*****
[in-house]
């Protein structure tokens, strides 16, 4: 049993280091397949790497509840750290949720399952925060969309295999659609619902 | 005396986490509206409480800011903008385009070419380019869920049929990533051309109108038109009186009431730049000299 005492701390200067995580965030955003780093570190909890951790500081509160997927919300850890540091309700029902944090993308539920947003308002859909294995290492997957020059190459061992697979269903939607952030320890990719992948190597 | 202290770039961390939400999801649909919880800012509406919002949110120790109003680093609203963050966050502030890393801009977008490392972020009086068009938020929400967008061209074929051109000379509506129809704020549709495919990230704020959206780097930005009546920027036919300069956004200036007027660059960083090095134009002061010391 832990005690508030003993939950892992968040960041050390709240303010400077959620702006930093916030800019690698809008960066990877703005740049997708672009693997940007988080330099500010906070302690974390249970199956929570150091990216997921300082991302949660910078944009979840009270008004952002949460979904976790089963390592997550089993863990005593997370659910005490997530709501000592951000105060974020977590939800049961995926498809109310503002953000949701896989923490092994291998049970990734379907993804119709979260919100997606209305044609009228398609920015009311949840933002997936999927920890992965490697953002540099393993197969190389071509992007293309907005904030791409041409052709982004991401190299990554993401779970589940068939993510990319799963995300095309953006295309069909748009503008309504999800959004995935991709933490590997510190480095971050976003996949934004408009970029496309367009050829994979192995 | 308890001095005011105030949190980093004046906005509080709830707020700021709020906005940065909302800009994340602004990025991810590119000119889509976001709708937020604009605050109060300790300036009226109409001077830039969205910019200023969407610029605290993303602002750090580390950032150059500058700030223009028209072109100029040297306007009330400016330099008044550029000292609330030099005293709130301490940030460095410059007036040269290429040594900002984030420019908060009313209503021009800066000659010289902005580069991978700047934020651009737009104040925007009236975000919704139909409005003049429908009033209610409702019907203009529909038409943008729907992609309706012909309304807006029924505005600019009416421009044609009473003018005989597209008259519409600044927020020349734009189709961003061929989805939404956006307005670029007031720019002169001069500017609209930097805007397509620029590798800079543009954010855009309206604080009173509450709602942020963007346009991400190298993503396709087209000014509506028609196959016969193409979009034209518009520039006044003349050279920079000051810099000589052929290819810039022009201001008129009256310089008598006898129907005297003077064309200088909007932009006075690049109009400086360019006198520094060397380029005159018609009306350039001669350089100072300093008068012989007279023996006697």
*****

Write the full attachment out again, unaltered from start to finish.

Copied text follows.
[in-house]
């Protein structure tokens, strides 16, 4: 049993280091397949790497509840750290949720399952925060969309295999659609619902 | 005396986490509206409480800011903008385009070419380019869920049929990533051309109108038109009186009431730049000299 005492701390200067995580965030955003780093570190909890951790500081509160997927919300850890540091309700029902944090993308539920947003308002859909294995290492997957020059190459061992697979269903939607952030320890990719992948190597 | 202290770039961390939400999801649909919880800012509406919002949110120790109003680093609203963050966050502030890393801009977008490392972020009086068009938020929400967008061209074929051109000379509506129809704020549709495919990230704020959206780097930005009546920027036919300069956004200036007027660059960083090095134009002061010391 832990005690508030003993939950892992968040960041050390709240303010400077959620702006930093916030800019690698809008960066990877703005740049997708672009693997940007988080330099500010906070302690974390249970199956929570150091990216997921300082991302949660910078944009979840009270008004952002949460979904976790089963390592997550089993863990005593997370659910005490997530709501000592951000105060974020977590939800049961995926498809109310503002953000949701896989923490092994291998049970990734379907993804119709979260919100997606209305044609009228398609920015009311949840933002997936999927920890992965490697953002540099393993197969190389071509992007293309907005904030791409041409052709982004991401190299990554993401779970589940068939993510990319799963995300095309953006295309069909748009503008309504999800959004995935991709933490590997510190480095971050976003996949934004408009970029496309367009050829994979192995 | 308890001095005011105030949190980093004046906005509080709830707020700021709020906005940065909302800009994340602004990025991810590119000119889509976001709708937020604009605050109060300790300036009226109409001077830039969205910019200023969407610029605290993303602002750090580390950032150059500058700030223009028209072109100029040297306007009330400016330099008044550029000292609330030099005293709130301490940030460095410059007036040269290429040594900002984030420019908060009313209503021009800066000659010289902005580069991978700047934020651009737009104040925007009236975000919704139909409005003049429908009033209610409702019907203009529909038409943008729907992609309706012909309304807006029924505005600019009416421009044609009473003018005989597209008259519409600044927020020349734009189709961003061929989805939404956006307005670029007031720019002169001069500017609209930097805007397509620029590798800079543009954010855009309206604080009173509450709602942020963007346009991400190298993503396709087209000014509506028609196959016969193409979009034209518009520039006044003349050279920079000051810099000589052929290819810039022009201001008129009256310089008598006898129907005297003077064309200088909007932009006075690049109009400086360019006198520094060397380029005159018609009306350039001669350089100072300093008068012989007279023996006697």